Two three-year PhD studentships are available from 1 October 2014, as part of the AHRC-funded project ‘Digital Critical Edition of Middle-Period Works by Arthur Schnitzler (1862-1931)’, which runs for five years from January 2014. 

The core project team comprises Professor Andrew Webber (University of Cambridge, principal investigator), Dr Judith Beniston (UCL, co-investigator), Professor Robert Vilain (University of Bristol, co-investigator) and Dr Annja Neumann (University of Cambridge, research associate). 

One PhD student will be based at University College London and supervised by Dr Beniston; the other will be based at the University of Bristol and supervised by Professor Vilain.

Arthur Schnitzler is one of the leading figures in European and German-language Modernism, and unique for a writer of his stature in not having a critical edition devoted to him. Schnitzler’s papers were saved from likely confiscation and destruction in Vienna in 1938 and brought to Cambridge, where the larger part of them is now held in the University Library. The archive includes early versions of many published works, and the aim is to make this rich and fascinating resource available to a wide range of users. In the course of this five-year project, scheduled to run January 2014–December 2018, the UK team will produce digital editions of a set of works from Schnitzler’s middle period, transcribing manuscript material and developing an extensive critical apparatus. The corpus comprises the novel Der Weg ins Freie, the plays Professor Bernhardi and Das weite Land, and a set of less well-known puppet plays. The edition will be hosted on the website of Cambridge University Library. Alongside open access to the edited works and their apparatus, the findings of the project will be presented through international conferences and workshops, theatre productions and other events, and through publications in book and journal form.

The focus of the UCL studentship is ‘Schnitzler in Britain’, exploring reception, translation and processes of cultural mobility. The Bristol studentship will focus on ‘Schnitzler and Modernist Drama: Puppets, Dolls, Automata’. Both PhD students will be fully integrated into the AHRC collaboration, with the opportunity to contribute  to the development of the online ‘Schnitzler-Portal’ and to the organization of workshops and other events related to their strand of the project.

Full details of the research project and studentships, the person specification and the application procedures, can be found at these links:

The deadline for applications is 5pm on 31 January 2014.

Please share widely! Thank you.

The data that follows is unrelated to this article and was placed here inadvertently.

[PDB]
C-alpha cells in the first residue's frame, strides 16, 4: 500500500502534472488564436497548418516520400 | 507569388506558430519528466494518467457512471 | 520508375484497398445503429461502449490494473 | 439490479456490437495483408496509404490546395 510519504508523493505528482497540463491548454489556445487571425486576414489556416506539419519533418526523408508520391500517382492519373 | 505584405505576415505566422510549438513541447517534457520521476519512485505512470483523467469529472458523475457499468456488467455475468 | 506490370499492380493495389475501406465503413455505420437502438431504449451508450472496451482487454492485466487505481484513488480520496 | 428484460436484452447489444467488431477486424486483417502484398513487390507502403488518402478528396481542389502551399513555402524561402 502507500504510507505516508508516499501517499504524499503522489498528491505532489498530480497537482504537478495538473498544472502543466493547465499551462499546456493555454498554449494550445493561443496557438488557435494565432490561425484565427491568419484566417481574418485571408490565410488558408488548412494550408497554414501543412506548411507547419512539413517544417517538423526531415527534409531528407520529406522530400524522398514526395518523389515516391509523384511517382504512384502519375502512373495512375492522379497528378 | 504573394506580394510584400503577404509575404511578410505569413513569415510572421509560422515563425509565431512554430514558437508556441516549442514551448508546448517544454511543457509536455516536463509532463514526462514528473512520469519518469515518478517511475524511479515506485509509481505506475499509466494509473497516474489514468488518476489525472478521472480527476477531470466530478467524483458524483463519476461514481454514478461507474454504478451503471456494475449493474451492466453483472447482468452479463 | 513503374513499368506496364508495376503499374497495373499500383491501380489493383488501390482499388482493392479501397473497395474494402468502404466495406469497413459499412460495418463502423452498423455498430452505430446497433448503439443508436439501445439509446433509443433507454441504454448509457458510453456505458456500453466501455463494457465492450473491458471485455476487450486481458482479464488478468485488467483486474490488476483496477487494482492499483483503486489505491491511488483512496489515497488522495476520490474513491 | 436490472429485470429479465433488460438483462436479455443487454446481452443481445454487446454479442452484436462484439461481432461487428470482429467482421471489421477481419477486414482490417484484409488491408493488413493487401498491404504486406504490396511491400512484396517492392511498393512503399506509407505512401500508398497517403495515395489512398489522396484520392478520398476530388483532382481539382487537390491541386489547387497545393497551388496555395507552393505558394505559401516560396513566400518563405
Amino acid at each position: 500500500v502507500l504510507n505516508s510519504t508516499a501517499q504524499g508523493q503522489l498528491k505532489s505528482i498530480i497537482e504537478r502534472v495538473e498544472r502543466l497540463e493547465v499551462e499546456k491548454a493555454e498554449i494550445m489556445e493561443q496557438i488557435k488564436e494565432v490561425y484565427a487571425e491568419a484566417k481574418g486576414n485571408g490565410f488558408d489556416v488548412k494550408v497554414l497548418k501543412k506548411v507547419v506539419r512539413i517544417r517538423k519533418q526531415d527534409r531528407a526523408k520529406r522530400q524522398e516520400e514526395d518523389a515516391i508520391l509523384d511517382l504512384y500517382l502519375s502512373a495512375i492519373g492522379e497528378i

Judith Beniston and Robert Vilain

Sunday, 15 December 2013

Translationstudiesforfree part 7, including fictions of translation

Continuing with the Translationstudiesforfree theme, here are a few bits and pieces which have crossed my path recently.

The Canadian Review of Comparative Literature/Revue Canadienne de littérature comparée is available online on open access up until 2008. It has plenty of translation-related content, including a special issue on translation in the Renaissance (volume 8, no. 2, spring 1981). This weekend I've read and found interesting George Lang's 1992 article 'La Belle Alterité: Towards a Dialogical Paradigm in Translation Theory?'

In our last MA Cultural Encounters class of the term we talked about narrative and fictions of translation, which reminded me to post a link to Borges' brilliant story 'Pierre Menard, Autor del Quijote'. There appear to be three translations at least into English. Here is a html version of the translation by James E. Irby. A copy of the translation by Anthony Bonner can be found on Columbia University's website here. A copy of the translation by Andrew Hurley can be downloaded via the CUNY website here (I think, though my browsers are being tedious about doing downloads of pdf files).

But really it's Borges, and it's ChristmasWinterval, so you should get someone to go to a proper, bricks-and-mortar bookshop and buy a paperback copy of Fictions for you.

For those of you looking for other stories about fictional translators, again, I direct you to your nearest b.&.m. bookshop where you will find lots of them (for some ideas, see here or here). Neither of these lists mentions my very favourite story featuring a translator, which is 'The Kleptomaniac Translator' by Dezső Kosztolányi, from the novel/story collection Kornél Esti. You can download a French translation of this story by Péter Adám and Maurice Regnault from the publisher's website. You'll find an English translation of the story in Bernard Adams's Kornél Esti published by New Directions (alas not online, but think, what a great way to start your new year's resolution about reading more fiction in translation).